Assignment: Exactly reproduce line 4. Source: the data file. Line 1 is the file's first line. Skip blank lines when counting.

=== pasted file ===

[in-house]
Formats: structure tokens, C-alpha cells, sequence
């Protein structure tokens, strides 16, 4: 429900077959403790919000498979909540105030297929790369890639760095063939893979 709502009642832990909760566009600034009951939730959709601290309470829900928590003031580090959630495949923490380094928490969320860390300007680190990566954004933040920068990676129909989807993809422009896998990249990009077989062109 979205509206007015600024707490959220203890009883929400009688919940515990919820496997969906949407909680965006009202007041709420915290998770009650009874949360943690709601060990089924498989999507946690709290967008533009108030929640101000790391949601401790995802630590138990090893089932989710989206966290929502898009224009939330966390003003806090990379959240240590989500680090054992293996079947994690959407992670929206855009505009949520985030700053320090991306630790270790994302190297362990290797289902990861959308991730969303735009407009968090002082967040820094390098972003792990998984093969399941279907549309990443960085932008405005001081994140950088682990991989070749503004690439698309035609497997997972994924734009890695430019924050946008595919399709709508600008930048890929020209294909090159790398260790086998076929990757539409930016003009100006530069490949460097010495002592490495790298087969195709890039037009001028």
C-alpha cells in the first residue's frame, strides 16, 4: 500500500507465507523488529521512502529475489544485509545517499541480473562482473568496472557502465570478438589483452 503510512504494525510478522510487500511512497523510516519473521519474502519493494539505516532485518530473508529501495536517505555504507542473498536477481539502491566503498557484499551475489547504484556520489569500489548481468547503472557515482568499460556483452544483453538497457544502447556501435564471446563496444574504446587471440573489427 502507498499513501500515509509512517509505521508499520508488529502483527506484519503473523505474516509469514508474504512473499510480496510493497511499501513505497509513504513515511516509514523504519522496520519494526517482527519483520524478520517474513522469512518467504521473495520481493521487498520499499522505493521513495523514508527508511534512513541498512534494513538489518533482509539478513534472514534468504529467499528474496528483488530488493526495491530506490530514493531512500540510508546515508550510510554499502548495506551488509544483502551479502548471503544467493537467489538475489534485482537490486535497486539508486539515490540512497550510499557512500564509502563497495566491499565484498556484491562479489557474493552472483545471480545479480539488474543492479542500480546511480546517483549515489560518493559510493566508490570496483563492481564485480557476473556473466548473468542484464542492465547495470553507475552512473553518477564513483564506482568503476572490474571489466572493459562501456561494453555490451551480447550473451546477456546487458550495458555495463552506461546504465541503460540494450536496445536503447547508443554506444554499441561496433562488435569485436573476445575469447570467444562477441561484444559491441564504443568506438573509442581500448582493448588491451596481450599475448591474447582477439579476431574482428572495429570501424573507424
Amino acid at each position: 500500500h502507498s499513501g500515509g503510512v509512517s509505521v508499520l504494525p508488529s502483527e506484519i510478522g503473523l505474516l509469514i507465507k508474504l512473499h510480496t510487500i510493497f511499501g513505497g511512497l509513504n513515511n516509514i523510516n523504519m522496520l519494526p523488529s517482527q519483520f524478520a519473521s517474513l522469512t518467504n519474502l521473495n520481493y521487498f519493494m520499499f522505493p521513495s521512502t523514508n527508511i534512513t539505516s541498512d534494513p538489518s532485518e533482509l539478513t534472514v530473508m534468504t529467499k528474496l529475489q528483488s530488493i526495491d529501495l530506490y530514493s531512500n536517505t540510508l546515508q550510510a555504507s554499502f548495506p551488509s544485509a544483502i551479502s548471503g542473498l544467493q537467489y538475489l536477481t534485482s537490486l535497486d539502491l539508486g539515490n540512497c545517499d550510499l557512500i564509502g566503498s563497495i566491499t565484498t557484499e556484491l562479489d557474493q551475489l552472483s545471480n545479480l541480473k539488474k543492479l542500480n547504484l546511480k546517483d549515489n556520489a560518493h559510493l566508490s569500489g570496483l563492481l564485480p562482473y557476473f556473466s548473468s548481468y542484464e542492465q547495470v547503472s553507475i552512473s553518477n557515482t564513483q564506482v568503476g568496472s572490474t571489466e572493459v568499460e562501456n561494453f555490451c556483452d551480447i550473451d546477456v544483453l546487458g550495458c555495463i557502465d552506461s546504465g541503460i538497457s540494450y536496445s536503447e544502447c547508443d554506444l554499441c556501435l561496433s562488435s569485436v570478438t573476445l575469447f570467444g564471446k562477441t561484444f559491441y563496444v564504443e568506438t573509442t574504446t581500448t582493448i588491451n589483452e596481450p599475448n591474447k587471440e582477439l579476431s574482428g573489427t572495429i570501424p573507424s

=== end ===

C-alpha cells in the first residue's frame, strides 16, 4: 500500500507465507523488529521512502529475489544485509545517499541480473562482473568496472557502465570478438589483452 503510512504494525510478522510487500511512497523510516519473521519474502519493494539505516532485518530473508529501495536517505555504507542473498536477481539502491566503498557484499551475489547504484556520489569500489548481468547503472557515482568499460556483452544483453538497457544502447556501435564471446563496444574504446587471440573489427 502507498499513501500515509509512517509505521508499520508488529502483527506484519503473523505474516509469514508474504512473499510480496510493497511499501513505497509513504513515511516509514523504519522496520519494526517482527519483520524478520517474513522469512518467504521473495520481493521487498520499499522505493521513495523514508527508511534512513541498512534494513538489518533482509539478513534472514534468504529467499528474496528483488530488493526495491530506490530514493531512500540510508546515508550510510554499502548495506551488509544483502551479502548471503544467493537467489538475489534485482537490486535497486539508486539515490540512497550510499557512500564509502563497495566491499565484498556484491562479489557474493552472483545471480545479480539488474543492479542500480546511480546517483549515489560518493559510493566508490570496483563492481564485480557476473556473466548473468542484464542492465547495470553507475552512473553518477564513483564506482568503476572490474571489466572493459562501456561494453555490451551480447550473451546477456546487458550495458555495463552506461546504465541503460540494450536496445536503447547508443554506444554499441561496433562488435569485436573476445575469447570467444562477441561484444559491441564504443568506438573509442581500448582493448588491451596481450599475448591474447582477439579476431574482428572495429570501424573507424